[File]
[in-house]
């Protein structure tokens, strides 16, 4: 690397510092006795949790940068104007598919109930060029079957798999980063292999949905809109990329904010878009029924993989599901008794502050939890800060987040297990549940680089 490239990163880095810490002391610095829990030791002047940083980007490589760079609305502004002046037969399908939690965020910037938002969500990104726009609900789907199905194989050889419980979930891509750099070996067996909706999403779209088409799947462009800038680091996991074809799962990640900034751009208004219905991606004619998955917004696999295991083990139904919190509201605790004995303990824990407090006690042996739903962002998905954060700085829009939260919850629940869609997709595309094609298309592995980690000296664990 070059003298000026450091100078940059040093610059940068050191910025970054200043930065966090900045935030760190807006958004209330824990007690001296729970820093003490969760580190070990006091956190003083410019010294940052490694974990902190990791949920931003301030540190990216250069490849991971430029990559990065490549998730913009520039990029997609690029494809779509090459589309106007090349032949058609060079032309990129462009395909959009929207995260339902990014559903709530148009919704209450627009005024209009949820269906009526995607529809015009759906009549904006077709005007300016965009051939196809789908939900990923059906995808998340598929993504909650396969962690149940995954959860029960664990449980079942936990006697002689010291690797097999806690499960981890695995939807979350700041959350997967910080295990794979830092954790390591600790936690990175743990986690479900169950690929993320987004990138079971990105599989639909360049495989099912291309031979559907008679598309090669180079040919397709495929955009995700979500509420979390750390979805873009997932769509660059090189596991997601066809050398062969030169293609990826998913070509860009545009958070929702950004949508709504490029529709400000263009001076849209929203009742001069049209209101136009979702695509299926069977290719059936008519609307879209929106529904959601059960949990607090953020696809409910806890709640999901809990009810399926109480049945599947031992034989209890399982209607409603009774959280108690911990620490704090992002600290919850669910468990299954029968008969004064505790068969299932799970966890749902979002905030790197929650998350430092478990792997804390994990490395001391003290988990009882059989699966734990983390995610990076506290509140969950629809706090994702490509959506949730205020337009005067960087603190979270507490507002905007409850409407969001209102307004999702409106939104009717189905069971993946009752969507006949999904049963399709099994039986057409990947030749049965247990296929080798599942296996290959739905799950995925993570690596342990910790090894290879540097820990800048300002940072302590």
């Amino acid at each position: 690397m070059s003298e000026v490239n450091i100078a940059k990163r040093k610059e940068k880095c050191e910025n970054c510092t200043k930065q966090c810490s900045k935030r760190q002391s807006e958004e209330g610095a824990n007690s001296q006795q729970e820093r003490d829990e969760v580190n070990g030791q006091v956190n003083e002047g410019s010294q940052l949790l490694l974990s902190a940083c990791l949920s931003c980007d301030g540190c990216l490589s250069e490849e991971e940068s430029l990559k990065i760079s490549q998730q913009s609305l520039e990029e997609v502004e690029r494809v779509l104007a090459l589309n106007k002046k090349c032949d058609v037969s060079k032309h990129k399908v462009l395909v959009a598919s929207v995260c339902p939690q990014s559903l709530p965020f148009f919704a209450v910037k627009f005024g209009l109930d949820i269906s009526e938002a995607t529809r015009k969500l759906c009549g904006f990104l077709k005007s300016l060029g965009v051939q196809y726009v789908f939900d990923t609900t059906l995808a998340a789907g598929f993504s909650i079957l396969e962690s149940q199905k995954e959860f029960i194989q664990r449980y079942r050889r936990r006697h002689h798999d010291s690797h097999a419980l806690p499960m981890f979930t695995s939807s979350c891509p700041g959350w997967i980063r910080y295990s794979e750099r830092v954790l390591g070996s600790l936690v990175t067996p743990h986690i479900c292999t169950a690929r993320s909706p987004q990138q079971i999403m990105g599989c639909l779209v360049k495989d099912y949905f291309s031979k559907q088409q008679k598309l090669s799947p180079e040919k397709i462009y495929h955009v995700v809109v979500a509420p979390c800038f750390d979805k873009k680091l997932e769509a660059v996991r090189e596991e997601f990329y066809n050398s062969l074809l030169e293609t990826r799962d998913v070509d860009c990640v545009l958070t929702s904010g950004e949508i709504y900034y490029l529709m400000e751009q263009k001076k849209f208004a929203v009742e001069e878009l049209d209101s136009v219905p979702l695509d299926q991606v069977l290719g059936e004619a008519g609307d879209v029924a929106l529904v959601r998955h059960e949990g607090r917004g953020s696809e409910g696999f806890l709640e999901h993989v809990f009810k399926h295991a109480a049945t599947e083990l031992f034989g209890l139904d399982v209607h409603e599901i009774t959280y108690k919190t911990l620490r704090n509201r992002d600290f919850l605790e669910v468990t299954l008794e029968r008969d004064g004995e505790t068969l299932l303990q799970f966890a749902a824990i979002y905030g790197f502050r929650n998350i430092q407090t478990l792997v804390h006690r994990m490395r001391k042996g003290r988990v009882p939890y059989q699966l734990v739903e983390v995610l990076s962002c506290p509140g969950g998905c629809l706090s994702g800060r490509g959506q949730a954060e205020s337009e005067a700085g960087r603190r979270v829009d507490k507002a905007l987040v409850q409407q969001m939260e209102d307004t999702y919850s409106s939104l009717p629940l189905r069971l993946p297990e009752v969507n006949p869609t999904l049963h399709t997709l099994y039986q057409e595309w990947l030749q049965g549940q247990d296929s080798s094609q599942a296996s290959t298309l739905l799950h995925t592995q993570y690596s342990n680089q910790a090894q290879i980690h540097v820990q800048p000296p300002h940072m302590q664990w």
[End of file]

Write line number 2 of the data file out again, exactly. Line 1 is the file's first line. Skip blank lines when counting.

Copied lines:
């Protein structure tokens, strides 16, 4: 690397510092006795949790940068104007598919109930060029079957798999980063292999949905809109990329904010878009029924993989599901008794502050939890800060987040297990549940680089 490239990163880095810490002391610095829990030791002047940083980007490589760079609305502004002046037969399908939690965020910037938002969500990104726009609900789907199905194989050889419980979930891509750099070996067996909706999403779209088409799947462009800038680091996991074809799962990640900034751009208004219905991606004619998955917004696999295991083990139904919190509201605790004995303990824990407090006690042996739903962002998905954060700085829009939260919850629940869609997709595309094609298309592995980690000296664990 070059003298000026450091100078940059040093610059940068050191910025970054200043930065966090900045935030760190807006958004209330824990007690001296729970820093003490969760580190070990006091956190003083410019010294940052490694974990902190990791949920931003301030540190990216250069490849991971430029990559990065490549998730913009520039990029997609690029494809779509090459589309106007090349032949058609060079032309990129462009395909959009929207995260339902990014559903709530148009919704209450627009005024209009949820269906009526995607529809015009759906009549904006077709005007300016965009051939196809789908939900990923059906995808998340598929993504909650396969962690149940995954959860029960664990449980079942936990006697002689010291690797097999806690499960981890695995939807979350700041959350997967910080295990794979830092954790390591600790936690990175743990986690479900169950690929993320987004990138079971990105599989639909360049495989099912291309031979559907008679598309090669180079040919397709495929955009995700979500509420979390750390979805873009997932769509660059090189596991997601066809050398062969030169293609990826998913070509860009545009958070929702950004949508709504490029529709400000263009001076849209929203009742001069049209209101136009979702695509299926069977290719059936008519609307879209929106529904959601059960949990607090953020696809409910806890709640999901809990009810399926109480049945599947031992034989209890399982209607409603009774959280108690911990620490704090992002600290919850669910468990299954029968008969004064505790068969299932799970966890749902979002905030790197929650998350430092478990792997804390994990490395001391003290988990009882059989699966734990983390995610990076506290509140969950629809706090994702490509959506949730205020337009005067960087603190979270507490507002905007409850409407969001209102307004999702409106939104009717189905069971993946009752969507006949999904049963399709099994039986057409990947030749049965247990296929080798599942296996290959739905799950995925993570690596342990910790090894290879540097820990800048300002940072302590």